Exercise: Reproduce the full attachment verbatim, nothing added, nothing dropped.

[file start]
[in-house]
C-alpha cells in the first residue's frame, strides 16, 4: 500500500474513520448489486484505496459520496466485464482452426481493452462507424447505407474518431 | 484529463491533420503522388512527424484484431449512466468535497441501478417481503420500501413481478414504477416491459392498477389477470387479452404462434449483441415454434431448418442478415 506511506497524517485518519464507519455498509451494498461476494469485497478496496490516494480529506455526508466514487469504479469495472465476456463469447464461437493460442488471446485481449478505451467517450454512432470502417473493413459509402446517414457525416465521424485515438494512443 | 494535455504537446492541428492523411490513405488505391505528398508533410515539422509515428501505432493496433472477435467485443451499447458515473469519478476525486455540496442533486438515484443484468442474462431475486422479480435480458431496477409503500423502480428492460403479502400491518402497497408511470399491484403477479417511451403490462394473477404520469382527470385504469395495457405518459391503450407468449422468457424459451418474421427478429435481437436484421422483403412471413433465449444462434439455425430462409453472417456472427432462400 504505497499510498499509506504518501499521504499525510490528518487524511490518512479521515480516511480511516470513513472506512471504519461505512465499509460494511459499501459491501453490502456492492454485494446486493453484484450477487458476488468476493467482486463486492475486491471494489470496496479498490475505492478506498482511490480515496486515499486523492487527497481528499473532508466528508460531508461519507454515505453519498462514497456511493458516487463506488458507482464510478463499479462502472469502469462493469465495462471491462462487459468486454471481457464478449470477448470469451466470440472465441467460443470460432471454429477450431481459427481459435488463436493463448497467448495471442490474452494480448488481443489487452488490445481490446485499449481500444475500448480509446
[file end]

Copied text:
[in-house]
C-alpha cells in the first residue's frame, strides 16, 4: 500500500474513520448489486484505496459520496466485464482452426481493452462507424447505407474518431 | 484529463491533420503522388512527424484484431449512466468535497441501478417481503420500501413481478414504477416491459392498477389477470387479452404462434449483441415454434431448418442478415 506511506497524517485518519464507519455498509451494498461476494469485497478496496490516494480529506455526508466514487469504479469495472465476456463469447464461437493460442488471446485481449478505451467517450454512432470502417473493413459509402446517414457525416465521424485515438494512443 | 494535455504537446492541428492523411490513405488505391505528398508533410515539422509515428501505432493496433472477435467485443451499447458515473469519478476525486455540496442533486438515484443484468442474462431475486422479480435480458431496477409503500423502480428492460403479502400491518402497497408511470399491484403477479417511451403490462394473477404520469382527470385504469395495457405518459391503450407468449422468457424459451418474421427478429435481437436484421422483403412471413433465449444462434439455425430462409453472417456472427432462400 504505497499510498499509506504518501499521504499525510490528518487524511490518512479521515480516511480511516470513513472506512471504519461505512465499509460494511459499501459491501453490502456492492454485494446486493453484484450477487458476488468476493467482486463486492475486491471494489470496496479498490475505492478506498482511490480515496486515499486523492487527497481528499473532508466528508460531508461519507454515505453519498462514497456511493458516487463506488458507482464510478463499479462502472469502469462493469465495462471491462462487459468486454471481457464478449470477448470469451466470440472465441467460443470460432471454429477450431481459427481459435488463436493463448497467448495471442490474452494480448488481443489487452488490445481490446485499449481500444475500448480509446